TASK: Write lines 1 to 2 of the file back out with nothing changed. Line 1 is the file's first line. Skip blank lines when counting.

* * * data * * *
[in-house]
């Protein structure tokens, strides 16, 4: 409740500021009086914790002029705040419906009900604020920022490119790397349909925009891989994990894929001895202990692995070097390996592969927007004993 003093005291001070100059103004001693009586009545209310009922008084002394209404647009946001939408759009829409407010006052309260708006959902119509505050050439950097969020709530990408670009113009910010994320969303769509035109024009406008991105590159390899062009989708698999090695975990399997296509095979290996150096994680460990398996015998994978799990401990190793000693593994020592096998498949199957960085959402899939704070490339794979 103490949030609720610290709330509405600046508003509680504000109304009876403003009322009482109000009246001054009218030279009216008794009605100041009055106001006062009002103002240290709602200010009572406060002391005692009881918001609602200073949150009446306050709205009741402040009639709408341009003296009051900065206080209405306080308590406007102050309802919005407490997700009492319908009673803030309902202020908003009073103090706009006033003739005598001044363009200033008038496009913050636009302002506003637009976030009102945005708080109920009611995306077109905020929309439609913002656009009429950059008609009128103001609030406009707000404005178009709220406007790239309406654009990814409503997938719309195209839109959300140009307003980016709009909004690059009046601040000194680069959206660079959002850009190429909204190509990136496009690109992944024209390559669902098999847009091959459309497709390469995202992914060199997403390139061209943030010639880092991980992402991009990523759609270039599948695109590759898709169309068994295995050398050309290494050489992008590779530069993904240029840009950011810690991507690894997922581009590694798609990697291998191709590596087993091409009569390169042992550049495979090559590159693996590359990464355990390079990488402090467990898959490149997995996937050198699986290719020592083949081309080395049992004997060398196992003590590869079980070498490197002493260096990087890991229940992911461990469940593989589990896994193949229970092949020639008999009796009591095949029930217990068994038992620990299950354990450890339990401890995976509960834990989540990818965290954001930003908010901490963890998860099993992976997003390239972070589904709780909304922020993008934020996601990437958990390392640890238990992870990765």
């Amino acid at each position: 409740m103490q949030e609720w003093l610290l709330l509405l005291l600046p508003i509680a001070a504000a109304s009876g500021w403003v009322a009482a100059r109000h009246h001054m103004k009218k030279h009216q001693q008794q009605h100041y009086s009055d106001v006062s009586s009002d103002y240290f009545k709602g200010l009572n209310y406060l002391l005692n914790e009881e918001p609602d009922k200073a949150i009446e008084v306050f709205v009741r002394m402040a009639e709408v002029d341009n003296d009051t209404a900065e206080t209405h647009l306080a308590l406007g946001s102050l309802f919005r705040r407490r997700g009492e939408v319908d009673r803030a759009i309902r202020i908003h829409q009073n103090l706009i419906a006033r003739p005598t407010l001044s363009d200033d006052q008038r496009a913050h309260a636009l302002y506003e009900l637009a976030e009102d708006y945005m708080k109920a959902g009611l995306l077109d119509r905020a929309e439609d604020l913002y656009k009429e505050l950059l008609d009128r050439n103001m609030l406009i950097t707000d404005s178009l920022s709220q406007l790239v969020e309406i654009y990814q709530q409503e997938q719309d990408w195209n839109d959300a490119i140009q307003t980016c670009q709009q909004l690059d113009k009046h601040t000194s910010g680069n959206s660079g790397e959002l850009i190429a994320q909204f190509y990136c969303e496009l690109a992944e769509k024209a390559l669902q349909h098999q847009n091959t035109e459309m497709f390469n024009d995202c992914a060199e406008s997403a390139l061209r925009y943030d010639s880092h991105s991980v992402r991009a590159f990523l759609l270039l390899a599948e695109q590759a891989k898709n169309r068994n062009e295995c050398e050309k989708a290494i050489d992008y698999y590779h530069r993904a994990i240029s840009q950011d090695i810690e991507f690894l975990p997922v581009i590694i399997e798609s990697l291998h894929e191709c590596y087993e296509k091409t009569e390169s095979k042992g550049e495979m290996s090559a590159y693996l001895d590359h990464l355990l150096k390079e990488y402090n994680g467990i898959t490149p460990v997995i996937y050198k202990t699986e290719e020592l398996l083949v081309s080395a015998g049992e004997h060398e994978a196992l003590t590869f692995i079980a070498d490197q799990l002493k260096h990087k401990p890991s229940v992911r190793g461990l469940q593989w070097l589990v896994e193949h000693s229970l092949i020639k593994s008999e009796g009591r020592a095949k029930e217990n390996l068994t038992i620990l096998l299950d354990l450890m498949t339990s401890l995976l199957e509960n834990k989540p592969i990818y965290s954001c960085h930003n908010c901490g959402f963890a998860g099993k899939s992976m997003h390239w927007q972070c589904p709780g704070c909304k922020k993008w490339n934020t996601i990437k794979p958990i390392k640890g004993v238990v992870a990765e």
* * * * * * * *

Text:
[in-house]
């Protein structure tokens, strides 16, 4: 409740500021009086914790002029705040419906009900604020920022490119790397349909925009891989994990894929001895202990692995070097390996592969927007004993 003093005291001070100059103004001693009586009545209310009922008084002394209404647009946001939408759009829409407010006052309260708006959902119509505050050439950097969020709530990408670009113009910010994320969303769509035109024009406008991105590159390899062009989708698999090695975990399997296509095979290996150096994680460990398996015998994978799990401990190793000693593994020592096998498949199957960085959402899939704070490339794979 103490949030609720610290709330509405600046508003509680504000109304009876403003009322009482109000009246001054009218030279009216008794009605100041009055106001006062009002103002240290709602200010009572406060002391005692009881918001609602200073949150009446306050709205009741402040009639709408341009003296009051900065206080209405306080308590406007102050309802919005407490997700009492319908009673803030309902202020908003009073103090706009006033003739005598001044363009200033008038496009913050636009302002506003637009976030009102945005708080109920009611995306077109905020929309439609913002656009009429950059008609009128103001609030406009707000404005178009709220406007790239309406654009990814409503997938719309195209839109959300140009307003980016709009909004690059009046601040000194680069959206660079959002850009190429909204190509990136496009690109992944024209390559669902098999847009091959459309497709390469995202992914060199997403390139061209943030010639880092991980992402991009990523759609270039599948695109590759898709169309068994295995050398050309290494050489992008590779530069993904240029840009950011810690991507690894997922581009590694798609990697291998191709590596087993091409009569390169042992550049495979090559590159693996590359990464355990390079990488402090467990898959490149997995996937050198699986290719020592083949081309080395049992004997060398196992003590590869079980070498490197002493260096990087890991229940992911461990469940593989589990896994193949229970092949020639008999009796009591095949029930217990068994038992620990299950354990450890339990401890995976509960834990989540990818965290954001930003908010901490963890998860099993992976997003390239972070589904709780909304922020993008934020996601990437958990390392640890238990992870990765």